A few weeks ago, my husband told me that the 80s metal scene was on the phone for me: it wanted its hair back. See, I have naturally curly hair that I usually beat into straight submission with the help of my trusty flat irons. This takes plenty of work, mind you, since I love bangs and refuse to let them grow out. On this particular bad hair day, I was too tired/lazy/apathetic to do anything other than let it dry naturally…and, voila, the perfect 80s storm of poodle-esque "business in the front, party in the back" was born.
Now maybe your hair days aren’t quite as heinous as mine, but no matter who you are, there’s no woman walking the earth today that’s immune to their ego-deflating power (why do you think J.Lo learned to rock those scarves?). Here are the three most common reasons that your strands misbehave, and how to keep them in check.
#1 Wrong haircut
Bad cuts are like bad boyfriends: It may not be that they’re bad in general, they’re just not right for you. In fact, what often makes a cut bad is that it works against your natural hair texture, or it’s just too much work in general (and too complicated for your lifestyle and beauty routine). “If your stylist spent 45 minutes fussing to finish it, chances are you won't be able to re-create the look once you get home,” says Washington, D.C. stylist Jeremy Row. When the cut is good, hair naturally behaves better under all circumstances and is more likely to do what you want it to. It also works with your hair texture and type, so it can actually help control frizz and defy the gravity that always seems to be tugging at your limp locks.
Next time you see your stylist, bring along pictures of styles you like but make sure to be honest when you discuss your hair texture, how much time you’re willing to spend on your hair, and what types of products and tools you use. Don’t forget to mention what you don't like about your hair (the cowlick, the frizz, etc), and ask for solutions.
#2 Hair type
Every hair type has its pros and cons, but the right products can virtually erase those traits you wish didn’t belong to your tresses.
If your hair is fine and limp, go for a volumizing shampoo and conditioner. “The new technologies can really build body into your hair and make a huge difference when it comes to styling,” says celeb favorite Oscar Blandi, who’s teased Reese Witherspoon and Jennifer Garner’s tresses. “Working in a hair thickener before blowdrying can also help hair look fuller, but having lots of layers makes the biggest difference because they keep hair from looking weighed down.” Try Living Proof Full Thickening Cream.
If your hair is curly, apply a hair mask in the shower for extra moisture to seal the cuticle and prevent frizzies. Detangle with a wide-tooth comb in the shower. Rinse most of it out, but leave in a little if your hair is thick and coarse. “Rub a shine serum or argan oil in your palm and comb through hair, from end to roots, depositing less as you move up the hair strand,” says Row. Try Mizani Supreme Oil. Either air-dry or use a diffuser, lightly scrunching to bring out its natural texture. Smooth out any remaining frizz by applying a bit more oil or serum to dry curls. Most importantly, keep your hands away from your hair once its dry—the more you touch it, the frizzier it will get.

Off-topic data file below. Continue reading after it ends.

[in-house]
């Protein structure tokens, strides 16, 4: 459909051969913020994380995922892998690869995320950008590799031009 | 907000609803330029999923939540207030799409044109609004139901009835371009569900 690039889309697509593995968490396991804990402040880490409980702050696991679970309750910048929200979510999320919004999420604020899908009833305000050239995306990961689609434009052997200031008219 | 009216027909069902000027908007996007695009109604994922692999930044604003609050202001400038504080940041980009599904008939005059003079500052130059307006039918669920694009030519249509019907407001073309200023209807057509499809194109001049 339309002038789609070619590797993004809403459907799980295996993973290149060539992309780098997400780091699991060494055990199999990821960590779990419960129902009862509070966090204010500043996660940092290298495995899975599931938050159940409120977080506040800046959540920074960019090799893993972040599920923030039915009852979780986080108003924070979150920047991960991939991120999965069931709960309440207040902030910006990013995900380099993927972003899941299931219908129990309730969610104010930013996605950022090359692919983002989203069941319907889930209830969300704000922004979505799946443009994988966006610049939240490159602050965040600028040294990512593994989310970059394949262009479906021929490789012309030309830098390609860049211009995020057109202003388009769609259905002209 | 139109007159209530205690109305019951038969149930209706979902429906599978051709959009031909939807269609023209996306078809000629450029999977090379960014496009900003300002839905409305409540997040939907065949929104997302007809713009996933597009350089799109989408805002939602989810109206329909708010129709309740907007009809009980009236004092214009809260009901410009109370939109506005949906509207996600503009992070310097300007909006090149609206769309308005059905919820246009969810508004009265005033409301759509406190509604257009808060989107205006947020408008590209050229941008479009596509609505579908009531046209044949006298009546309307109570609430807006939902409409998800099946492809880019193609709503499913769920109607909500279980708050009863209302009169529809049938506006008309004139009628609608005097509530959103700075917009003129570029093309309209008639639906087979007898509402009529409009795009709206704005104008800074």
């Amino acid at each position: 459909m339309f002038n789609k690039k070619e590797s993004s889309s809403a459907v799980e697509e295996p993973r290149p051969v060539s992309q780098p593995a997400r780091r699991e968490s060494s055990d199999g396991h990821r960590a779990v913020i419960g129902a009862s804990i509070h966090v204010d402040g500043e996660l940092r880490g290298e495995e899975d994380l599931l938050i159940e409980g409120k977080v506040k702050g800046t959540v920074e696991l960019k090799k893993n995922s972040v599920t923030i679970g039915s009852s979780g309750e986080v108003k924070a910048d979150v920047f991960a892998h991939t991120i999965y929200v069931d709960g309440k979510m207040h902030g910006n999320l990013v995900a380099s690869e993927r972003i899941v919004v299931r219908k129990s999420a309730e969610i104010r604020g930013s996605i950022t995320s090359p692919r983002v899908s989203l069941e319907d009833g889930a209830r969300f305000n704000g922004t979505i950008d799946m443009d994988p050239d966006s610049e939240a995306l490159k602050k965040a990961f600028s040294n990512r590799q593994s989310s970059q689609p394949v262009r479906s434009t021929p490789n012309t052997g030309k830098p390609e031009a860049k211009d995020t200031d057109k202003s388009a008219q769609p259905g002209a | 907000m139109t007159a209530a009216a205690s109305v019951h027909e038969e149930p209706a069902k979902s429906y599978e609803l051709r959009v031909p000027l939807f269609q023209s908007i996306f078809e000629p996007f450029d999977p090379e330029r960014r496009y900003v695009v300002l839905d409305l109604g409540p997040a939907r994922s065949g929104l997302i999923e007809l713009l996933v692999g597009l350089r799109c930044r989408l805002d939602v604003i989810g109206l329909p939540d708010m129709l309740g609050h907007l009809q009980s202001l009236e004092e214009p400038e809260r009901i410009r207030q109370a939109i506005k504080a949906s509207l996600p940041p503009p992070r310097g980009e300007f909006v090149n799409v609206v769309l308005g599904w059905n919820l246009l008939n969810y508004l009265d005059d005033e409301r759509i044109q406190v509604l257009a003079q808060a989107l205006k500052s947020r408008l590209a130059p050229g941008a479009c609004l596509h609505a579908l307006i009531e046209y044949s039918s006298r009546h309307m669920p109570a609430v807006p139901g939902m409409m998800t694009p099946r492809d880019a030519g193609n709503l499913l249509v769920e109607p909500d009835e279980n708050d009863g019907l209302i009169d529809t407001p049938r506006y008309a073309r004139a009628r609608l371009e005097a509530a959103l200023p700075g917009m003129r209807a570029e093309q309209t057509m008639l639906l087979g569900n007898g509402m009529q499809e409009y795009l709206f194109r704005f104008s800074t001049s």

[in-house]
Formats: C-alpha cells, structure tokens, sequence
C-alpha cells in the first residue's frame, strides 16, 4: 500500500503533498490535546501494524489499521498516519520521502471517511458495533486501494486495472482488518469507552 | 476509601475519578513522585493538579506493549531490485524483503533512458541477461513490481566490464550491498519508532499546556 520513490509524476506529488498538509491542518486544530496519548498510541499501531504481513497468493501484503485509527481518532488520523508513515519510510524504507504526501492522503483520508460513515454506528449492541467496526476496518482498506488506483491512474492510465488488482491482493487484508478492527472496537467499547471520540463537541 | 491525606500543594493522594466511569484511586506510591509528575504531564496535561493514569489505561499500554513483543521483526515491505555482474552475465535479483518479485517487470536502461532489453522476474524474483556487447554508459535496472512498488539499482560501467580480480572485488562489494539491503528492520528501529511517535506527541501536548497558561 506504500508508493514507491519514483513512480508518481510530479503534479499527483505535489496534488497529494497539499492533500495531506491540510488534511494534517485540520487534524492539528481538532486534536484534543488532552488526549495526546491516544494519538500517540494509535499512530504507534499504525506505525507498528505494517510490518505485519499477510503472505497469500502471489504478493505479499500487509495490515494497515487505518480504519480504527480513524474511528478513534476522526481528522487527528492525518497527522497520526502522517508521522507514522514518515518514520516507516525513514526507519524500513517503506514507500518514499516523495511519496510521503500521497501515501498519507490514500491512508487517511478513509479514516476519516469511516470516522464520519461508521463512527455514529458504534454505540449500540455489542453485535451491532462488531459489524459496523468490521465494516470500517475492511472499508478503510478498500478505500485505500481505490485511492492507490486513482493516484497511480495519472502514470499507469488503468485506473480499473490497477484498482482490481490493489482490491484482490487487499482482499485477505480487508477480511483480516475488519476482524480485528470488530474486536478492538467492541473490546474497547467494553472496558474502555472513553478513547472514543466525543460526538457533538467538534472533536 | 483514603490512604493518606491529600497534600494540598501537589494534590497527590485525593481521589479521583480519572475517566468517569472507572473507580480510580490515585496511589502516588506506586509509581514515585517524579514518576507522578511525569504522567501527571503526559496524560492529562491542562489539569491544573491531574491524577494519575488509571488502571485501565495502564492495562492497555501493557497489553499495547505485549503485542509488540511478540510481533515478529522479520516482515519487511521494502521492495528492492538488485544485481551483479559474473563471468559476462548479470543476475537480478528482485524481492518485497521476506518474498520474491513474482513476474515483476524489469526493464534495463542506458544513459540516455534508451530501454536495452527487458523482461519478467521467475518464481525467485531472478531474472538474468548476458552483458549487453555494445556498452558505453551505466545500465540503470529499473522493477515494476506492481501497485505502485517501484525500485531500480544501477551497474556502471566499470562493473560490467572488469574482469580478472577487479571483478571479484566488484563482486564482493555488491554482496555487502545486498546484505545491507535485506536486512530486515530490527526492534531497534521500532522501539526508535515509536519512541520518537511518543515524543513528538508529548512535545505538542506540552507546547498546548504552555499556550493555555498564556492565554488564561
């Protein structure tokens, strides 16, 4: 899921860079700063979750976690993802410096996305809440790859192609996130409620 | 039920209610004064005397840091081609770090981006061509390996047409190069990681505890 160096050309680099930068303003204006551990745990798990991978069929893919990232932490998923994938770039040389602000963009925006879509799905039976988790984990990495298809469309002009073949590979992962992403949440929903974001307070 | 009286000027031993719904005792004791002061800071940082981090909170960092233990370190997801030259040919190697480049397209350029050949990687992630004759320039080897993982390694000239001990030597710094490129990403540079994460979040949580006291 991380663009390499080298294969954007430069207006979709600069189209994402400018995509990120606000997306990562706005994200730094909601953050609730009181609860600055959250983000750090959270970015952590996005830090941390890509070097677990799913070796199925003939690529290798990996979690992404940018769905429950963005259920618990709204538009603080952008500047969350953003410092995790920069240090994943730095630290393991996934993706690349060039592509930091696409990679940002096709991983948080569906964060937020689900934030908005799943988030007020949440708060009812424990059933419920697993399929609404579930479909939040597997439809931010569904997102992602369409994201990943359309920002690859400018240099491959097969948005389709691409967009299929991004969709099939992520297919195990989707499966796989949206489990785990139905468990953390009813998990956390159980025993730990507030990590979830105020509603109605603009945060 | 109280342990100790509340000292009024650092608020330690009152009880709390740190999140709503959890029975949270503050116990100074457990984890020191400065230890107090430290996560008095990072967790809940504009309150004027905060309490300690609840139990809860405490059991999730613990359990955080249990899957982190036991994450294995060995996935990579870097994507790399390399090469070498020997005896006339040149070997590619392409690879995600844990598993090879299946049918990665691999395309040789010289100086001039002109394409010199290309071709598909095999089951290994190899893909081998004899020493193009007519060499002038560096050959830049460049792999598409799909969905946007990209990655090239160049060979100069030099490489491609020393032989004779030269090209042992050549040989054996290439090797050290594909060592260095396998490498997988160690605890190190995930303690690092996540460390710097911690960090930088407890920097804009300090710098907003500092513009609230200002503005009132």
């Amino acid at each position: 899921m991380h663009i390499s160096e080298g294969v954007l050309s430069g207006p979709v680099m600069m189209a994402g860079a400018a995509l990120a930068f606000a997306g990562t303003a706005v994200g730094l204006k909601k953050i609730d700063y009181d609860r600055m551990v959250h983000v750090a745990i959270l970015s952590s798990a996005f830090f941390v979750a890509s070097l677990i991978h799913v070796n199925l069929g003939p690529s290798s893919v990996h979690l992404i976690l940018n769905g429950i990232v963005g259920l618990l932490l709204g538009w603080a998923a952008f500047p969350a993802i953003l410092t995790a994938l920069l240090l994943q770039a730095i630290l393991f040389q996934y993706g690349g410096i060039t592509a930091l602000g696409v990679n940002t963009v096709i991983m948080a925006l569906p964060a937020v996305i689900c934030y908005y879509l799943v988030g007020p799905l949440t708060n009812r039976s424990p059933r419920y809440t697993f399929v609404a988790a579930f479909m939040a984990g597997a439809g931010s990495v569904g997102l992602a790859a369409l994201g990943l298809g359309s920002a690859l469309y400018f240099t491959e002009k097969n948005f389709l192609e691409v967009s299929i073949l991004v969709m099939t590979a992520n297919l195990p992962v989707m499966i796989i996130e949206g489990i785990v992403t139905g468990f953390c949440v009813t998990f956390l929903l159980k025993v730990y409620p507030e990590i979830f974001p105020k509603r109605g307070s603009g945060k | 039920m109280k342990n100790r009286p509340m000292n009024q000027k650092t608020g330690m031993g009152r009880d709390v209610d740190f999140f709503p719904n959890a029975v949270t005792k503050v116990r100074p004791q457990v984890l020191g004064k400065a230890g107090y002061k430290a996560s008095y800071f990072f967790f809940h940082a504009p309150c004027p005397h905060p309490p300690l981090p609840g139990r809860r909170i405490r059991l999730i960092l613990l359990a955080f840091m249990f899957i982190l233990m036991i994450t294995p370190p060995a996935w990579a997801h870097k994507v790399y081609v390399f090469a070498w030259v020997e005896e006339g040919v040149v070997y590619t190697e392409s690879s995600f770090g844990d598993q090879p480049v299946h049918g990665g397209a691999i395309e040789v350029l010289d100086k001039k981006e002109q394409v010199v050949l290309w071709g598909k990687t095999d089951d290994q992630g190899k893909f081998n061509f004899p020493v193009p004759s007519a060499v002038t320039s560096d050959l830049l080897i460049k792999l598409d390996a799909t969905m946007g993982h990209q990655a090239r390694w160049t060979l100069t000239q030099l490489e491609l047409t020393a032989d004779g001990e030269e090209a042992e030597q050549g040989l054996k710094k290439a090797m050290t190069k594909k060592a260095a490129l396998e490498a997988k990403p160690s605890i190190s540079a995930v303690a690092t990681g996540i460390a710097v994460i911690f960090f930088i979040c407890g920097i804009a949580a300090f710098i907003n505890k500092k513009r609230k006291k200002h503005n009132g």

If hair is damaged, look for shampoo and conditioner loaded with protein, amino acids, and fatty acids to repair and rejuvenate your hair. Make sure to add a deep conditioning treatment like Kerastase MasquIntense at least once a week.
Congratulations—the cause of your tress trauma is something completely out of your control. But there is good news: you can beat the barometer with a few tweaks to your routine.
To beat winter cold and indoor heat, don’t blast wet hair with a blow-dryer set to its hottest setting (though it’s tempting when your wet hair is making you shiver). “This damages hair by overheating the moisture inside each strand,” says Row. “If you can, let it airdry until it’s just slightly damp, apply a heat-protecting spray, and use medium heat.” Regardless of your hair type, add an intensive conditioning mask to hair at least twice a month (if you’re hair is fine, apply to ends only). “And if all else fails, lightly rub a fabric softener dryer sheet over flyaways to put them back in their place.”
To solve summer humidity woes, try a shampoo and conditioner made for fine hair (like Garnier Fructis Forfifying for Fine Hair) to avoid any residue that can weigh hair down even more (or, if your hair’s in good condition, skip the conditioner entirely). “Before styling, apply a volumizing root booster to damp roots, and blow dry hair while it’s flipped upside down to get as much lift as possible,” recommends Blandi. “Avoid any heavy styling products, and finish with a mist of humidity fighting spray.” Try Oribe Impermeable Anti-Humidity Spray.
To combat frizz, apply silicone hair serum or argan oil to wet hair (how much you use depends on the length and thickness of your hair, but start small and build up to avoid product overload). Gently squeeze the moisture and excess product out of hair with a supersoft towel. Next, comb a smoothing balm through hair, making sure not to miss any strands. After hair is dry, rub a bit of the serum or oil over ends since they’re the first place to frizz.